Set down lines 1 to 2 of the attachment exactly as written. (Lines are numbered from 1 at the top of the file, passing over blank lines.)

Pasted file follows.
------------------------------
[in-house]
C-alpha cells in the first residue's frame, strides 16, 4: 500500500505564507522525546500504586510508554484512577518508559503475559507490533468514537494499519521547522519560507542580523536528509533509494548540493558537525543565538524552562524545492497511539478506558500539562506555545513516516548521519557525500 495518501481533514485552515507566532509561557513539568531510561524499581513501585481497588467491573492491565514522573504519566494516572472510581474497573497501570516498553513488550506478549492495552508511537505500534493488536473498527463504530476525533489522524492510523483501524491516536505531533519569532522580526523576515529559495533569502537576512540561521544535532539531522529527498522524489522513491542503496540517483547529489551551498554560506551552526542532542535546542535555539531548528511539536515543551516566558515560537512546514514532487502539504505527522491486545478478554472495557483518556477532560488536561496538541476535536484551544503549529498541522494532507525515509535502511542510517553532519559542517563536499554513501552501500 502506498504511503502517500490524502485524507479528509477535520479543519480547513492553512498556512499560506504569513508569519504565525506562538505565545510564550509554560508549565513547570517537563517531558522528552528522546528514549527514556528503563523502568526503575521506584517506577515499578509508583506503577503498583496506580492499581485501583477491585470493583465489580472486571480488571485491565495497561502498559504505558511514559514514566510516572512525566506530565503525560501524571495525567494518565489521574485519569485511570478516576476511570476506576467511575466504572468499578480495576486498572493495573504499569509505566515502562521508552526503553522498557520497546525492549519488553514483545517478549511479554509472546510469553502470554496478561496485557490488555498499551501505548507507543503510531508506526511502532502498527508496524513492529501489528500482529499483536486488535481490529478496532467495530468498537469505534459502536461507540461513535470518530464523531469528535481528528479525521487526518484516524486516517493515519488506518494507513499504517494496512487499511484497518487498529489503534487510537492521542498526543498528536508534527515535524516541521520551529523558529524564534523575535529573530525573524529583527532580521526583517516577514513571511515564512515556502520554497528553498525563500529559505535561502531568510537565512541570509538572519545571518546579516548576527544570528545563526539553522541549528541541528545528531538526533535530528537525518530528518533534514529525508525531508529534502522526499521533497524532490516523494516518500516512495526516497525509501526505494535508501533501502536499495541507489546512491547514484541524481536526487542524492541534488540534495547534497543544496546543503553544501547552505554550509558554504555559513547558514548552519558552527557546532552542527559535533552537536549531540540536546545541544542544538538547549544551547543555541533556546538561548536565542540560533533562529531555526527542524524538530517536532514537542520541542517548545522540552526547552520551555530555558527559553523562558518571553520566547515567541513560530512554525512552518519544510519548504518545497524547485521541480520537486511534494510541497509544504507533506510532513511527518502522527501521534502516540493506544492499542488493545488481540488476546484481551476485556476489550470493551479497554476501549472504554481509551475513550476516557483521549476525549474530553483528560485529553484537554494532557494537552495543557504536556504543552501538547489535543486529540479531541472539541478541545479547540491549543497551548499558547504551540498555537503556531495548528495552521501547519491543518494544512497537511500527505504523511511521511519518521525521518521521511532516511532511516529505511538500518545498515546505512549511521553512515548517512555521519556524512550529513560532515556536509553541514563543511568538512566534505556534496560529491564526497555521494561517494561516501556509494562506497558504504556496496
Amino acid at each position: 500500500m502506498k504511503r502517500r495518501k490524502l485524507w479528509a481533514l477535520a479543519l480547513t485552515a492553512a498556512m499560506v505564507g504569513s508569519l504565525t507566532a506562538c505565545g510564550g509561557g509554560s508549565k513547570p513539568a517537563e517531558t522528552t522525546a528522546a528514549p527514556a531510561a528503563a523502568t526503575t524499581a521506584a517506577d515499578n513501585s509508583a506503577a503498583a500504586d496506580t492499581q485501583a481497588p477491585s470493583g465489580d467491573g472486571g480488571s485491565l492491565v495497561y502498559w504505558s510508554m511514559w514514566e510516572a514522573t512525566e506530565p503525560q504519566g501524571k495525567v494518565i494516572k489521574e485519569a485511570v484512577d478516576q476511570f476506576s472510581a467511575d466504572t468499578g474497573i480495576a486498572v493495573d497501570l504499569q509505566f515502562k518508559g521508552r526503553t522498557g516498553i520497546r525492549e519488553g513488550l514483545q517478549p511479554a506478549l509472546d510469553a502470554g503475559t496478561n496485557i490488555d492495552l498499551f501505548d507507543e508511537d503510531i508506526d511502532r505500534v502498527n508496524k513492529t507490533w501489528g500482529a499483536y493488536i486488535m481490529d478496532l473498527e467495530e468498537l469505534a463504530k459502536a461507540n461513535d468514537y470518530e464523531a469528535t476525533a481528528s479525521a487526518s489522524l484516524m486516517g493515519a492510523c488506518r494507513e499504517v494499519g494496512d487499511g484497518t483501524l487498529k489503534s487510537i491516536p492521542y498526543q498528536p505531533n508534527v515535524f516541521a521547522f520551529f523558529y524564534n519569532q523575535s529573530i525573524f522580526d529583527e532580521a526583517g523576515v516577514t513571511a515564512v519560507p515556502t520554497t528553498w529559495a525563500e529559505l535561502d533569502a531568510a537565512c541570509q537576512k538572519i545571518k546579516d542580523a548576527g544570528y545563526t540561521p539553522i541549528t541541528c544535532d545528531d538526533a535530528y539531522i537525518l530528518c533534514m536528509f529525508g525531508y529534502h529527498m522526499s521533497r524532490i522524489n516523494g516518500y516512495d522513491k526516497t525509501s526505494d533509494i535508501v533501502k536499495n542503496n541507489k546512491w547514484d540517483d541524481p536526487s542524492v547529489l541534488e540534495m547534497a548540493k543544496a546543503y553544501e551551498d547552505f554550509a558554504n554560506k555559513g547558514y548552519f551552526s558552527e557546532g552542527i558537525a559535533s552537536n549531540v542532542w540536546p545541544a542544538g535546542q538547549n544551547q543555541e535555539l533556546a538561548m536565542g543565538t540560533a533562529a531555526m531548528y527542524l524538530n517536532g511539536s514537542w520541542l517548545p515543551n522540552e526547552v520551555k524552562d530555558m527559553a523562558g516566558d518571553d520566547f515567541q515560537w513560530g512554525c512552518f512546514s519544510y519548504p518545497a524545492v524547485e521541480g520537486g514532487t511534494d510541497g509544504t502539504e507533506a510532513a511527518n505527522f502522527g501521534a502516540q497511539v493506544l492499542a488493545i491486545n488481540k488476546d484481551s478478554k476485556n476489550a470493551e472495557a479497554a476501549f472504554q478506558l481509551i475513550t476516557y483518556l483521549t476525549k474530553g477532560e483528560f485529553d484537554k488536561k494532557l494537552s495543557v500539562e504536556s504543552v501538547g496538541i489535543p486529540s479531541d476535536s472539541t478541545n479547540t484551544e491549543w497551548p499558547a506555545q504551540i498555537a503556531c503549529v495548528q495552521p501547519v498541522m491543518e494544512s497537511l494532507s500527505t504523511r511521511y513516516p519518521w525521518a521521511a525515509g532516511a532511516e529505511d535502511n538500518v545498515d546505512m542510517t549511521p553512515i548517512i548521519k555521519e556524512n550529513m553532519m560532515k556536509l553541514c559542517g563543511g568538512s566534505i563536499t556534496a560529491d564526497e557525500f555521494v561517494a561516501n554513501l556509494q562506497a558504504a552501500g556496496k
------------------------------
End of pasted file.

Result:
[in-house]
C-alpha cells in the first residue's frame, strides 16, 4: 500500500505564507522525546500504586510508554484512577518508559503475559507490533468514537494499519521547522519560507542580523536528509533509494548540493558537525543565538524552562524545492497511539478506558500539562506555545513516516548521519557525500 495518501481533514485552515507566532509561557513539568531510561524499581513501585481497588467491573492491565514522573504519566494516572472510581474497573497501570516498553513488550506478549492495552508511537505500534493488536473498527463504530476525533489522524492510523483501524491516536505531533519569532522580526523576515529559495533569502537576512540561521544535532539531522529527498522524489522513491542503496540517483547529489551551498554560506551552526542532542535546542535555539531548528511539536515543551516566558515560537512546514514532487502539504505527522491486545478478554472495557483518556477532560488536561496538541476535536484551544503549529498541522494532507525515509535502511542510517553532519559542517563536499554513501552501500 502506498504511503502517500490524502485524507479528509477535520479543519480547513492553512498556512499560506504569513508569519504565525506562538505565545510564550509554560508549565513547570517537563517531558522528552528522546528514549527514556528503563523502568526503575521506584517506577515499578509508583506503577503498583496506580492499581485501583477491585470493583465489580472486571480488571485491565495497561502498559504505558511514559514514566510516572512525566506530565503525560501524571495525567494518565489521574485519569485511570478516576476511570476506576467511575466504572468499578480495576486498572493495573504499569509505566515502562521508552526503553522498557520497546525492549519488553514483545517478549511479554509472546510469553502470554496478561496485557490488555498499551501505548507507543503510531508506526511502532502498527508496524513492529501489528500482529499483536486488535481490529478496532467495530468498537469505534459502536461507540461513535470518530464523531469528535481528528479525521487526518484516524486516517493515519488506518494507513499504517494496512487499511484497518487498529489503534487510537492521542498526543498528536508534527515535524516541521520551529523558529524564534523575535529573530525573524529583527532580521526583517516577514513571511515564512515556502520554497528553498525563500529559505535561502531568510537565512541570509538572519545571518546579516548576527544570528545563526539553522541549528541541528545528531538526533535530528537525518530528518533534514529525508525531508529534502522526499521533497524532490516523494516518500516512495526516497525509501526505494535508501533501502536499495541507489546512491547514484541524481536526487542524492541534488540534495547534497543544496546543503553544501547552505554550509558554504555559513547558514548552519558552527557546532552542527559535533552537536549531540540536546545541544542544538538547549544551547543555541533556546538561548536565542540560533533562529531555526527542524524538530517536532514537542520541542517548545522540552526547552520551555530555558527559553523562558518571553520566547515567541513560530512554525512552518519544510519548504518545497524547485521541480520537486511534494510541497509544504507533506510532513511527518502522527501521534502516540493506544492499542488493545488481540488476546484481551476485556476489550470493551479497554476501549472504554481509551475513550476516557483521549476525549474530553483528560485529553484537554494532557494537552495543557504536556504543552501538547489535543486529540479531541472539541478541545479547540491549543497551548499558547504551540498555537503556531495548528495552521501547519491543518494544512497537511500527505504523511511521511519518521525521518521521511532516511532511516529505511538500518545498515546505512549511521553512515548517512555521519556524512550529513560532515556536509553541514563543511568538512566534505556534496560529491564526497555521494561517494561516501556509494562506497558504504556496496